Powering ColorDMD and/or PinSound with External Supply

(Topic ID: 235788)

Powering ColorDMD and/or PinSound with External Supply


By NPO

11 days ago



Topic Stats

  • 3 posts
  • 2 Pinsiders participating
  • Latest reply 10 days ago by Rock914
  • Topic is favorited by 8 Pinsiders

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#1 11 days ago

Howdy everyone,

The purpose of this thread's creation is to further empower those who wish to add a ColorDMD and/or a PinSound board to their B/W games and running them off of an external power supply. This is to hinder or even completely eliminate the possibility of your WPC game resetting due to too many mods requiring voltage/current off the 5V circuit, the 12V circuit, or both if you end up using both.

While I do not make any direct claims as to the cause and effect of these two powerhouse mods and the frequency of random resets, I think enough people here on Pinside have posted and can draw their own conclusion. I've read enough people say "Well, my game was great, but then I added ColorDMD and/or PinSound and now oh crap my game is resetting, what do I do?" - or in some unusual cases flipper power drops, flashers operate with less intensity, and other various "oh crap" signs and symptoms. This guide is to help you introduce an external power source to these two mods, allowing your 20 to 27 year old original power driver board to breathe.

Normal disclaimer: no one is holding a gun to your head forcing you to follow this guide. You break something on your game, your game, injure yourself or someone else, or a death occurs because you attempted this procedure through the use of my guide - I'm not responsible. Proceed at your own risk.

This guide assumes you have ALREADY installed the PinSound board in the game and everything is already working 100%.

All right, this guide assumes you understand and can perform basic electronic modifications - cutting wire, crimping connectors, soldering, reading the game manual, etc. If not, well, there's always YT/this community to help you learn. For this particular application, I am introducing a PinSound board to my Bram Stoker's Dracula. I will be using the 5V and ground source on my external power supply. Let's begin.

First, you will need everything in this picture:

20190209_172632 (resized).jpg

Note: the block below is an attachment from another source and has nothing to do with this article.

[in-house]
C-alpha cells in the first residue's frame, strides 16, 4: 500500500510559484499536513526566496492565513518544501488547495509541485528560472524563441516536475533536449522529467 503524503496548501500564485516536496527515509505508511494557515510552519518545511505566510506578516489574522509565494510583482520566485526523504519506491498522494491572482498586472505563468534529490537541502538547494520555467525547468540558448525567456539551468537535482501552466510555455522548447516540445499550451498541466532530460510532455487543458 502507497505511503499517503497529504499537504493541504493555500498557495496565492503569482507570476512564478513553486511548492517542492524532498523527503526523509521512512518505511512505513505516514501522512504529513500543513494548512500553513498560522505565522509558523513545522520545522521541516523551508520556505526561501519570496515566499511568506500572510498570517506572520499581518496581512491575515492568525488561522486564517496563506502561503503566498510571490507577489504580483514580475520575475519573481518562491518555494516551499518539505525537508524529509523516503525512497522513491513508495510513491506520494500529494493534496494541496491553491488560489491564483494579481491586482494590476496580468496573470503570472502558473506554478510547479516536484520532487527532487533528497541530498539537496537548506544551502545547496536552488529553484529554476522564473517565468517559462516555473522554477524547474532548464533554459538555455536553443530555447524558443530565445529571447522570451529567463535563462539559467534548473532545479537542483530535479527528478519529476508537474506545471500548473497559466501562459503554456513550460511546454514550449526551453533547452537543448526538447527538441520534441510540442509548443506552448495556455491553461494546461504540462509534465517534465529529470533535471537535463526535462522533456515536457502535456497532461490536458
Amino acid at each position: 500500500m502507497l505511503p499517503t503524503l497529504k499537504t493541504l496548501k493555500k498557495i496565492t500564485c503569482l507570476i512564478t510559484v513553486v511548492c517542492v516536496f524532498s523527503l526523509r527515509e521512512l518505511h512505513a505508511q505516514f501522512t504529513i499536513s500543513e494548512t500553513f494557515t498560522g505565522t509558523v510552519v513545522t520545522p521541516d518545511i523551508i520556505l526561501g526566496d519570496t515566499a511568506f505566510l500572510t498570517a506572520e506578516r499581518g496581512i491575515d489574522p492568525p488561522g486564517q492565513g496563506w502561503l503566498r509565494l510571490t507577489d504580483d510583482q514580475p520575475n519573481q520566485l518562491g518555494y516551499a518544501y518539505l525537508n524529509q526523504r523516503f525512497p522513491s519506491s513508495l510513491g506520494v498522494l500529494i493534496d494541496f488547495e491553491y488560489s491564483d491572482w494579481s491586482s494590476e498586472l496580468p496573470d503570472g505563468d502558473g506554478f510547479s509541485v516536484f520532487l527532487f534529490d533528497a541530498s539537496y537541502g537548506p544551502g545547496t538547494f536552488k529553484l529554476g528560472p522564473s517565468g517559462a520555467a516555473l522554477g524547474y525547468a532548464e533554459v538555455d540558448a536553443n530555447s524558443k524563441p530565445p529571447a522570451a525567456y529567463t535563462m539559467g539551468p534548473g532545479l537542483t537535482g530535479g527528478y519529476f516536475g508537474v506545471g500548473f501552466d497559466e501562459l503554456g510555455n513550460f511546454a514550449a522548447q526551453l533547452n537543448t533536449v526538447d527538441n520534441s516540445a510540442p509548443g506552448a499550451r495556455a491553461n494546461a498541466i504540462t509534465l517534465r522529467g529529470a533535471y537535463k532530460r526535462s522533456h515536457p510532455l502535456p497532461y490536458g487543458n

The external power supply you can get here:

amazon.com link »

The 0.156" pins can be obtained at your choice of pinball parts supplier. For those of you with soft GoogleFu:

Part Number 08-52-0072 at https://www.greatplainselectronics.com/products.asp?cat=86

GPE also has the molex connectors you will need on the aforementioned link above.

So, let's get started.

First, you will need to know the layout of the pins - which ones go to 5V and which ones go to ground. You do this be referencing the correct page in the game's manual. For BSD, the page is 3-28 as seen below:

Clipboard01 (resized).jpg

The arrow indicates the connector you will need to remove and replace on the PinSound board. The rectangle is indicative of which pin hold which values: 5V or ground.

Notice that there are a pair of pins for 5V pins (1 and 3) and a pair of pins for ground. You can accomplish this by two methods:

1. Introduce 4 wires directly to your external power supply - 2 for 5V and 2 for ground.
2. Introduce 2 wires directly to your external power supply with pigtailed wires going to the remaining other pins.

I prefer option two. Yeah, it my be a bit more difficult to crimp two wires into one pin, but I like the cleaner look. YMMV. If this is your first time, go wit option #1, and work up to option #2 as you get more comfortable.

Now, we need to start crimping wires. I have a video that helps describe what to do if you're more of a audio/visual learner:

For those of you who like to read/learn by experience, first you want to remove a portion of the insulation, allowing the exposed wire to slide into the female trifurcon pin (go to 1:12 in the above video). See the reference photo below:

20190209_172941 (resized).jpg

Traditionally, I'll add a tiny bit of solder to the exposed wire and the trifurcon pin (1:28 in the above video). See the reference photo below:

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This allows for a bond that will hold the exposed wire to the triforcon pin, and then I can use my crimpers to ensure a strong and tight crimp without having to give my attention to holding the wire and the trifurcon pin. See the reference photo below:

20190209_192809 (resized).jpg

Once I crimp my wire down to my trifurcon pin, I tend to add a layer of solder over the crimped connection. This ensures a stronger bond with the wire and the trifurcon pin allowing for better conductivity, and it also guarantees the wire won't just "pull out" of the crimped connection if any tugging force is applied to it. See the reference photo below:

20190209_192829 (resized).jpg

Now that we have done one wire, it is time to add the other wire and start pigtailing them together. I tend to strip a lot of insulation off both wires, allowing me to "twist tie" the exposed wires together. See the reference photos below:

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I then apply solder to the pigtail connection, snip off the excess solder-covered exposed pigtail, and slide the remainder into the trifurcon pin. See the reference photo below:

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At this point comes the hard part: sliding the pigtailed connector into the appropriate slots in the molex connector. Before you do this, double check, and then triple check which wires go where. If done incorrectly, serious damage can occur to your PinSound board. GO SLOW here:

Do the single wire first - it'll be easier. Slide the trifurcon pin into the molex connector with raised edge of the molex connector on top. When sliding the pin into the connector, the curved body of the pin should be facing your ceiling. The bottom of the trifurcon pin will have a small tab raised up and away from the rest of the pin's body. When inserting your trifurcon pin into the slot of the molex connector, you'll hear a faint "click" - that is the tab clearing the molex connector, and the tab's final resting point is an open section of the molex connector. Basically, the tab acts as a failsafe - ensuring the trifurcon pin cannot be pulled out of the molex connector by accident or when the initial resistance occurs between the trifurcon pin and the male pin on the PinSound board. See the reference photo below: